Let’s talk about sex

How WU’s sex-themed events promote our health

| Staff Columnist

Wash. U. must have had sex on the brain last week.

First, there was Sex in the Dark—a question-and-answer session with a doctor about everything from birth control to orgasms to masturbation, complete with mood lighting and capped off with a raffle of lubricant, vibrators and furry handcuffs. The next morning, my Introduction to Women and Gender Studies class hosted Diane Merritt, a professor of gynecology from the medical school, to answer questions about sexual practices and menstrual health.

Maybe it was because the events occurred so close to each other, but suddenly the many complex and confusing issues relating to sex seemed to come to the forefront—the truths mired in myth, the questions with half-answers and the questions nobody wants to ask. Wednesday night’s Sex in the Dark presentation was less groundbreaking than eye-opening. Most of the information was typical high school health class information—how to put on a condom, how STIs are spread and how you should “get to know your partner” before having sex.

Other parts were less teen-friendly and more “Welcome to college, now things have changed”—how sometimes people forget condoms, how sometimes people don’t admit when they have an STI, and how it is pretty hard to get to know your partner when you’ve just met them at the frat that night.

There weren’t many new actual facts to be learned at the event, but Sex in the Dark removed a sense of taboo in discussing many topics relating to sex and sexual health. The doctor’s matter-of-fact approach was refreshing in a blunt, honest, this-is-not-a-test type of way.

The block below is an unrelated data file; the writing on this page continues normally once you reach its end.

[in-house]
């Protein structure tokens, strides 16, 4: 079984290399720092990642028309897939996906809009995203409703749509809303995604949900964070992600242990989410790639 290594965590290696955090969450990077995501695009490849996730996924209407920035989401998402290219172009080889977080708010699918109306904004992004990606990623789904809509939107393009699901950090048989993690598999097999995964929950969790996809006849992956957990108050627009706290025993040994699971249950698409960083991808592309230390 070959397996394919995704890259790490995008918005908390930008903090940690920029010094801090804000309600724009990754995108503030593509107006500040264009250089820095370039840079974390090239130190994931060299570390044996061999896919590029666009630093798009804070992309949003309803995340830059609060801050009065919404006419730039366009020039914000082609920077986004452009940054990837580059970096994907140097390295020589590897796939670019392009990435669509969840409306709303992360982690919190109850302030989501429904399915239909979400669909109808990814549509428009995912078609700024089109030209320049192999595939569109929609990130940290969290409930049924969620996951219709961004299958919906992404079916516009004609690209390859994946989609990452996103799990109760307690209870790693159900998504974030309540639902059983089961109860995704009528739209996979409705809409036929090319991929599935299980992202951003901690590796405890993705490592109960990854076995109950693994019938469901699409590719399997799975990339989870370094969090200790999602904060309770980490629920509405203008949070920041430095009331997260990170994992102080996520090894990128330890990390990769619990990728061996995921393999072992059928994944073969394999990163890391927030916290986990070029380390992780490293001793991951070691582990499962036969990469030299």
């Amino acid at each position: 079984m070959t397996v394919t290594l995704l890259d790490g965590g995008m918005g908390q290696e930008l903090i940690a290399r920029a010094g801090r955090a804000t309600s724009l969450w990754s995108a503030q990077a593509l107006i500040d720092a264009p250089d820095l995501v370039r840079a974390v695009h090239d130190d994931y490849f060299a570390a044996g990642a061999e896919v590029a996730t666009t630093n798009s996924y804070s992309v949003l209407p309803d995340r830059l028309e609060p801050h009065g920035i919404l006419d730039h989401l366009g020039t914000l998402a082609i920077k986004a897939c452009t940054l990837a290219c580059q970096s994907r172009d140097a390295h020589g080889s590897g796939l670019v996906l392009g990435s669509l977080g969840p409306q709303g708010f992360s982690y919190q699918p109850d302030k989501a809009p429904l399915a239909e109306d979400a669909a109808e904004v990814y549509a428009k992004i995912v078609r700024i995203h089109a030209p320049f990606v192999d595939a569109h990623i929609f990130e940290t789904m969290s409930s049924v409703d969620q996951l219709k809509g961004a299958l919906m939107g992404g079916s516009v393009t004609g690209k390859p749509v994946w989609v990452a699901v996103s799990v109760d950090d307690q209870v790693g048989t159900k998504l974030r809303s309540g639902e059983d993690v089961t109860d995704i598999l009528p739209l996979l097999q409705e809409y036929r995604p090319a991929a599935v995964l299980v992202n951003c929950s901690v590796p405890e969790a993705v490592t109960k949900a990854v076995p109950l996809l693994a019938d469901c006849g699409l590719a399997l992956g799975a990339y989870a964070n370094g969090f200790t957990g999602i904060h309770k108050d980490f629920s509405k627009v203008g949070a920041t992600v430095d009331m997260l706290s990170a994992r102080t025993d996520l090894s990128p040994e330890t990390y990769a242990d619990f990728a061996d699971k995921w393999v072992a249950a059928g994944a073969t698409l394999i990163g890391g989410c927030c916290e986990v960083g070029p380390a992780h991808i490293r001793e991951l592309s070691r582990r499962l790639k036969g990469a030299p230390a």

Though free of the special effects and prizes, Dr. Merritt’s discussion mirrored Sex in the Dark with its candid approach. In the exclusively female class, there was no shame in acknowledging something all girls know: menstruation is inconvenient, uncomfortable and messy. Yet somehow, the discussion transcended the annoyance of our monthly curse. “I see menstruation as a sign of health,” Dr. Merritt explained. It is part sexual vitality, part biological necessity and part womanhood. It is part being biologically ready to have a baby and part being absolutely and unequivocally not ready in every other way. It is part being able to tell the difference.

So Sex in the Dark showed us that sex is here on campus, as in the real world. STI’s will enter the Wash. U. bubble. Condoms can break inside the bubble. Sometimes Plan B is needed in the bubble. Sex should be private and special, but there is no need for taboo or myth. For a community as sophisticated as Wash. U., there is no reason we should have lingering questions about issues as basic as reliable birth control. The school should continue to sponsor events that promote healthy sexual practices.

Kate is a freshman in Arts & Sciences. She can be reached via e-mail at [email protected].

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